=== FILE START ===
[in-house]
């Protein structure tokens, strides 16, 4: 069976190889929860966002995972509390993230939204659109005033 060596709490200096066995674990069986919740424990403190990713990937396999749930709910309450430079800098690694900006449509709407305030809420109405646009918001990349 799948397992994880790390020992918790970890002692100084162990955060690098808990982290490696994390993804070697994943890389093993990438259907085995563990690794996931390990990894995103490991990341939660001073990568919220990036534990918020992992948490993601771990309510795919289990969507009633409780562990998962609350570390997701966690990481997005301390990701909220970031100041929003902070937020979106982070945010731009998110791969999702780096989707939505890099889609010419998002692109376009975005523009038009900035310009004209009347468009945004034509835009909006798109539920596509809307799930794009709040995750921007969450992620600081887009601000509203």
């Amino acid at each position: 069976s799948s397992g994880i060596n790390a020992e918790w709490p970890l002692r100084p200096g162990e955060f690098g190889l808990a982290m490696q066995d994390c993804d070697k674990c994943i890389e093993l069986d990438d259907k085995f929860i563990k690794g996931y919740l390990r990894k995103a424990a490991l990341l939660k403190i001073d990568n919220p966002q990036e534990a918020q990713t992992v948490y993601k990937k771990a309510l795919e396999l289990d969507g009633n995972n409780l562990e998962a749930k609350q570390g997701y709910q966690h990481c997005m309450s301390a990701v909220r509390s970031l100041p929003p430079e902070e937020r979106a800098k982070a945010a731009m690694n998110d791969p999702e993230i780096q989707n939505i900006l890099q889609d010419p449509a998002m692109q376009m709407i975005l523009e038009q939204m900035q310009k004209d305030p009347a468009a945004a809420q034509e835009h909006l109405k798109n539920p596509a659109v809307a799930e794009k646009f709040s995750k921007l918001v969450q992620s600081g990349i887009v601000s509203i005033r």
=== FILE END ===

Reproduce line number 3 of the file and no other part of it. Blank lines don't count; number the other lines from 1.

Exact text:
């Amino acid at each position: 069976s799948s397992g994880i060596n790390a020992e918790w709490p970890l002692r100084p200096g162990e955060f690098g190889l808990a982290m490696q066995d994390c993804d070697k674990c994943i890389e093993l069986d990438d259907k085995f929860i563990k690794g996931y919740l390990r990894k995103a424990a490991l990341l939660k403190i001073d990568n919220p966002q990036e534990a918020q990713t992992v948490y993601k990937k771990a309510l795919e396999l289990d969507g009633n995972n409780l562990e998962a749930k609350q570390g997701y709910q966690h990481c997005m309450s301390a990701v909220r509390s970031l100041p929003p430079e902070e937020r979106a800098k982070a945010a731009m690694n998110d791969p999702e993230i780096q989707n939505i900006l890099q889609d010419p449509a998002m692109q376009m709407i975005l523009e038009q939204m900035q310009k004209d305030p009347a468009a945004a809420q034509e835009h909006l109405k798109n539920p596509a659109v809307a799930e794009k646009f709040s995750k921007l918001v969450q992620s600081g990349i887009v601000s509203i005033r």